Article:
POLITICS

U.S. agency launches investigation into death of Nova Scotia skier

01/28/2012 04:11 EST | Updated 03/29/2012 05:12 EDT
AUGUSTA, Maine - A U.S. agency has launched an investigation into the emergency care a Nova Scotia man received before he died of injures sustained at a ski resort in Maine.

Jay Bradshaw, director of Maine Emergency Medical Services — which overees ambulance services in the state, said the bureau decided to pursue a formal investigation after conducting an initial review.

David Morse, 41, died on the way to hospital Jan. 12 after he lost control while skiing and smashed into a tree at the Sugarloaf resort.

Bradshaw said the agency received a written request for a formal investigation from Morse’s widow, Dana.

Dana Morse, a nurse practitioner, has told The Chronicle Herald in Halifax that her husband received inadequate medical treatment from paramedics.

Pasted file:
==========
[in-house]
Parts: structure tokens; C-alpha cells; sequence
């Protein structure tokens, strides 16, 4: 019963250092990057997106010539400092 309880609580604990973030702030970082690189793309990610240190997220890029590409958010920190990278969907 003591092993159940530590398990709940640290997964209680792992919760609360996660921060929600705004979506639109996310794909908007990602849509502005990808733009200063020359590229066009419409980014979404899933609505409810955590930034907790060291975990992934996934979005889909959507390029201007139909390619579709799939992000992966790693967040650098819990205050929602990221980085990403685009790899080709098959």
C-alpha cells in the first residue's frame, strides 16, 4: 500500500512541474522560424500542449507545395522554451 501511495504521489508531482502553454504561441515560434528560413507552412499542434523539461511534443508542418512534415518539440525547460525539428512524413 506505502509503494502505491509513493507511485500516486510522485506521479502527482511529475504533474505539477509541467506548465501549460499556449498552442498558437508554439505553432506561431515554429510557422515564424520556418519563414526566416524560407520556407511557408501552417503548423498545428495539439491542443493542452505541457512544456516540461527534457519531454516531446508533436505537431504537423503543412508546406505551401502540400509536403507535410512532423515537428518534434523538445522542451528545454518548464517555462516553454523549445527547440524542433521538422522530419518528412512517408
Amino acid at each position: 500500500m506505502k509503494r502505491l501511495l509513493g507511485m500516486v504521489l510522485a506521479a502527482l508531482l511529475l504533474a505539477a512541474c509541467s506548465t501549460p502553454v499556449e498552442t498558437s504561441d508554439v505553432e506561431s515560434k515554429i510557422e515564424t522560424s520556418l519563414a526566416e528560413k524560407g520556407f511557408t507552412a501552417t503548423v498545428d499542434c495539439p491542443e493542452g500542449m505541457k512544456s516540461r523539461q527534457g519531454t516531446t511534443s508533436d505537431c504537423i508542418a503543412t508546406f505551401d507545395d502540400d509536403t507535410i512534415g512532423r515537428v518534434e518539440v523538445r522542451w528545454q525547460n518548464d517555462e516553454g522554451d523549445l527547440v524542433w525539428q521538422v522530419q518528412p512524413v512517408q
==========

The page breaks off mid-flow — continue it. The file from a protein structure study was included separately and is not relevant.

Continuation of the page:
She also said the ambulance driver left her on the side of the road on the way to hospital after she requested that the vehicle pull over so she could move into the back to be with her husband.

Bradshaw could not say when the investigation is expected to be complete, but said the findings would be made public.

"It is a top priority for our office and we're very sensitive to how difficult this is for everybody involved. We want to do it as quickly as possible," Bradshaw said from central Maine on Saturday.

"At the same time, what is at least as important is that we do it thoroughly."

Depending on the findings, Bradshaw said the board has the ability to do anything from issue a letter of guidance, to revoke a license, issue fines and in extremely rare cases, request jail time.

Morse, who was from Kingston, N.S., was visiting Sugarloaf with his wife and two children.

Sugarloaf officials have said he was on an easier trail and wearing a helmet at the time of the crash.